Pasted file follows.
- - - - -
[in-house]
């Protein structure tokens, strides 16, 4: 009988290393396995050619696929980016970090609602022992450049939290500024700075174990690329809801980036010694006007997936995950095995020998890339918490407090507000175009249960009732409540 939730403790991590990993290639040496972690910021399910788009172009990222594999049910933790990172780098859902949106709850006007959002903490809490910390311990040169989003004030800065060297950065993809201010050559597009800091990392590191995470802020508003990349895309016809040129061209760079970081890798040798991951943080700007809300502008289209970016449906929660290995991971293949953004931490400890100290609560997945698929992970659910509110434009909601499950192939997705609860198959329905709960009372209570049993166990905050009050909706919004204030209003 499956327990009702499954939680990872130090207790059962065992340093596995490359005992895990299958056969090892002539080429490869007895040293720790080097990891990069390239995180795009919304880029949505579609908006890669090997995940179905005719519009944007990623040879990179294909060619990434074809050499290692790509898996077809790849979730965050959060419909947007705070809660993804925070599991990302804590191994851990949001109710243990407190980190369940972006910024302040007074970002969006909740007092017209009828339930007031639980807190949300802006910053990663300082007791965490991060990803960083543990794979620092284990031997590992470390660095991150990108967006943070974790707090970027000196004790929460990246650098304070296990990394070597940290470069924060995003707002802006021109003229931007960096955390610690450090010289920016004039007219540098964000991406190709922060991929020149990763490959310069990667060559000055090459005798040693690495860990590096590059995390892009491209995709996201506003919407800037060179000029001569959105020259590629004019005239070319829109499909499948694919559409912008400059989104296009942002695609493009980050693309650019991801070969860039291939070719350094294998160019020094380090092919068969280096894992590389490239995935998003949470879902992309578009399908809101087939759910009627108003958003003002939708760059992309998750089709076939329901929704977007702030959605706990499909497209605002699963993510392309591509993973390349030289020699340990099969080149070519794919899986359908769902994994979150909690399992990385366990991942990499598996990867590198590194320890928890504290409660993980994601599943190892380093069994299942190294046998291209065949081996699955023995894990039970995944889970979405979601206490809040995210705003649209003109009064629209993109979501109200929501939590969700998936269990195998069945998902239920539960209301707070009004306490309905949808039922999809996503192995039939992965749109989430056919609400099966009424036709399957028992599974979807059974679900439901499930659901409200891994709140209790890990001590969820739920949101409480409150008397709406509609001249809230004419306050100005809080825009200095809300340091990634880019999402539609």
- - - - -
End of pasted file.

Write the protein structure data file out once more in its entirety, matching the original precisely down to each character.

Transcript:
[in-house]
């Protein structure tokens, strides 16, 4: 009988290393396995050619696929980016970090609602022992450049939290500024700075174990690329809801980036010694006007997936995950095995020998890339918490407090507000175009249960009732409540 939730403790991590990993290639040496972690910021399910788009172009990222594999049910933790990172780098859902949106709850006007959002903490809490910390311990040169989003004030800065060297950065993809201010050559597009800091990392590191995470802020508003990349895309016809040129061209760079970081890798040798991951943080700007809300502008289209970016449906929660290995991971293949953004931490400890100290609560997945698929992970659910509110434009909601499950192939997705609860198959329905709960009372209570049993166990905050009050909706919004204030209003 499956327990009702499954939680990872130090207790059962065992340093596995490359005992895990299958056969090892002539080429490869007895040293720790080097990891990069390239995180795009919304880029949505579609908006890669090997995940179905005719519009944007990623040879990179294909060619990434074809050499290692790509898996077809790849979730965050959060419909947007705070809660993804925070599991990302804590191994851990949001109710243990407190980190369940972006910024302040007074970002969006909740007092017209009828339930007031639980807190949300802006910053990663300082007791965490991060990803960083543990794979620092284990031997590992470390660095991150990108967006943070974790707090970027000196004790929460990246650098304070296990990394070597940290470069924060995003707002802006021109003229931007960096955390610690450090010289920016004039007219540098964000991406190709922060991929020149990763490959310069990667060559000055090459005798040693690495860990590096590059995390892009491209995709996201506003919407800037060179000029001569959105020259590629004019005239070319829109499909499948694919559409912008400059989104296009942002695609493009980050693309650019991801070969860039291939070719350094294998160019020094380090092919068969280096894992590389490239995935998003949470879902992309578009399908809101087939759910009627108003958003003002939708760059992309998750089709076939329901929704977007702030959605706990499909497209605002699963993510392309591509993973390349030289020699340990099969080149070519794919899986359908769902994994979150909690399992990385366990991942990499598996990867590198590194320890928890504290409660993980994601599943190892380093069994299942190294046998291209065949081996699955023995894990039970995944889970979405979601206490809040995210705003649209003109009064629209993109979501109200929501939590969700998936269990195998069945998902239920539960209301707070009004306490309905949808039922999809996503192995039939992965749109989430056919609400099966009424036709399957028992599974979807059974679900439901499930659901409200891994709140209790890990001590969820739920949101409480409150008397709406509609001249809230004419306050100005809080825009200095809300340091990634880019999402539609």